Possibly the biggest, most universally believed, and most ridiculous sexual myth about men is the belief that there is no such thing as bad sex for a man. This is so strongly codified in myth, legend, and entertainment that it even has men believing it. But there's more to sex than orgasm, and even if there wasn't, there are orgasms, and then there are ORGASMS. They are certainly not all the same, as anyone who's ever had one -- hmm, better make that two -- can tell you. Sex can be as much the emotional as the physical, and good sex often is -- But not always.
Pseudo_Intellectual mentioned to me that I might want to consider mentioning something about the difference between orgasm and ejaculation. While it's a deviation from my original point, it is another excellent sexual myth to point out. There is a strong belief that there is no male orgasm which does not include ejaculation. This is untrue. The most common (or acknowledged) cause for this is "running dry" after having a significant number of orgasms, which is known as firing blanks. However, it is possible to have an orgasm whose associated muscular contractions are not strong enough to propel semen from the body.
Part of the reason for the propagation of such myths is almost certainly the awkwardness that most people feel when discussing anything of a sexual nature, especially if they feel that there is chance that they might hurt the other party. If the meat of what you are trying to import to your partner is that what they are doing is not what works best for you, it is somewhat natural to feel awkward. Most of us have been trained not to speak freely about sex by our parents, our educators, and the media.
In addition, the sensationalist media propagates myths about both genders freely. The much-maligned so-called "women's magazines" like Cosmopolitan (The usual favorite target,) which present articles on "how to drive your man wild" and the like, make it seem as if all men were the same, and of course they are not, psychologically or physically. One lady once told me that she had read in one such magazine a suggestion that the woman address the penis directly, and tell it what she was going to do to it, because men would find it to be "hot". We did get quite a few laughs out of the idea, but I certainly did not find it exciting. While this is an example of the triumph of free thinking and a willingness to be open with one's partner, it could easily have gone the other way, and almost certainly has, with other couples. How do you react when someone does something during sex which you find not only unappealing, but frankly ridiculous?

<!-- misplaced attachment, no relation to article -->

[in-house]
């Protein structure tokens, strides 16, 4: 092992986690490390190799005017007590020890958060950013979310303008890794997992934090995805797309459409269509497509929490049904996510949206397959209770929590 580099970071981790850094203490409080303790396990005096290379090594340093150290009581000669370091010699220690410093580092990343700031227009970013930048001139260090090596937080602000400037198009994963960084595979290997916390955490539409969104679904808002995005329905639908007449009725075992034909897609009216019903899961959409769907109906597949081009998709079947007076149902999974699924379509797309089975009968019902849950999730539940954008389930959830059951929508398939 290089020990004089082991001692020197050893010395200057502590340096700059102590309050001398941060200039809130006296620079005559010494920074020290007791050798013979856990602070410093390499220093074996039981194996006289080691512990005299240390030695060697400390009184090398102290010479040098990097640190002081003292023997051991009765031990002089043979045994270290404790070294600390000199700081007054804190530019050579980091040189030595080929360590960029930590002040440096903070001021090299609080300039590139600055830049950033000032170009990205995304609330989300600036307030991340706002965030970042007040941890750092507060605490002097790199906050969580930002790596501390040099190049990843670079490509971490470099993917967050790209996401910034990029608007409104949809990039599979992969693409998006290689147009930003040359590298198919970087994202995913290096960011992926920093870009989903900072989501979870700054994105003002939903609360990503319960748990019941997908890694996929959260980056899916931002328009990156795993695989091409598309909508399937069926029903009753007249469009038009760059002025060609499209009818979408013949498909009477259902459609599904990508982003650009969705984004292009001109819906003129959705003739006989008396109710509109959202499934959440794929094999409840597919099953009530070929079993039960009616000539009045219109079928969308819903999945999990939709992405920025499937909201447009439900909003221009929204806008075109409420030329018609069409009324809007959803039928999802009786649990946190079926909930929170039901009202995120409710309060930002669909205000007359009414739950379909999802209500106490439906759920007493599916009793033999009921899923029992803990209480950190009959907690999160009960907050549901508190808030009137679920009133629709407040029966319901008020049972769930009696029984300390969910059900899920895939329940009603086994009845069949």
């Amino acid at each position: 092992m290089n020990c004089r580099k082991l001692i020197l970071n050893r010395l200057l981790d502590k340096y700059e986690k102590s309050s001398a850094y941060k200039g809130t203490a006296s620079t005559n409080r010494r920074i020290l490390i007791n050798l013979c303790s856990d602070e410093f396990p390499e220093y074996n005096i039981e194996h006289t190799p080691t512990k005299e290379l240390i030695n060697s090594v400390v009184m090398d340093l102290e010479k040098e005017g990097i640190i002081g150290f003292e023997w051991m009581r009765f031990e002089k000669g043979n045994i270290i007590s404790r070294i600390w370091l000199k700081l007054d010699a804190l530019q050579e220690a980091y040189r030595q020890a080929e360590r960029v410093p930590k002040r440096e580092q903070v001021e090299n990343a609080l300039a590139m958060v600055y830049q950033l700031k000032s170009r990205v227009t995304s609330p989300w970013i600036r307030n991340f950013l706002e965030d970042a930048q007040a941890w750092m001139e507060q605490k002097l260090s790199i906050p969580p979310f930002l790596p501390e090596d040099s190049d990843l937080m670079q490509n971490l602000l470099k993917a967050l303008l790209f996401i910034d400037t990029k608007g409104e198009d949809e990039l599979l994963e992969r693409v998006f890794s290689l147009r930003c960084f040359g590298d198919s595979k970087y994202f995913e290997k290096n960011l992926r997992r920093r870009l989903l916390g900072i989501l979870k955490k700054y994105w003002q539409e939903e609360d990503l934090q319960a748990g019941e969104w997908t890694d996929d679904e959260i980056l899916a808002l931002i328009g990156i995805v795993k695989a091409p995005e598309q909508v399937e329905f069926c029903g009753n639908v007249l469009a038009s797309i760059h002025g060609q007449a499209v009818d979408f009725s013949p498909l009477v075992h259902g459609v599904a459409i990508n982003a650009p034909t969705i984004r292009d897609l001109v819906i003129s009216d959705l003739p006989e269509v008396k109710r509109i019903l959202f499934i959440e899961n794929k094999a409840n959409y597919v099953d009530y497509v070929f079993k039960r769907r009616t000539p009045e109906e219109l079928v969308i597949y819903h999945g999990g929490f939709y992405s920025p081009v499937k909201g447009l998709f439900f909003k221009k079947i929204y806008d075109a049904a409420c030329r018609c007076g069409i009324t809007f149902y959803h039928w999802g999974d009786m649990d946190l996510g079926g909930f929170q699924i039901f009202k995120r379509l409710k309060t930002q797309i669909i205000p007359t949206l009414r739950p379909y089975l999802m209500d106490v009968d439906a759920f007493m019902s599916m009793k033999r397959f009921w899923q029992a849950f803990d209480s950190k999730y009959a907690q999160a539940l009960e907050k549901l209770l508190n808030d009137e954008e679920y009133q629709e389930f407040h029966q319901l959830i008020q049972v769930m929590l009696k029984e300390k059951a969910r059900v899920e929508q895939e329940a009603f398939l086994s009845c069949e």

As always, the way to avoid the maintenance of such myths is to avoid making assumptions, and to communicate with not only your partner, but anyone else you can bring yourself to feel comfortable with. Asking and answering questions is still one of the best ways to get a point across, and real time communication allows one to ask for further clarification. Sex tends to engender strong feelings, so a lack of communication can turn into a significant problem. The more you learn, the more you can share with others, and the more willing you are to share, the more all can be enriched.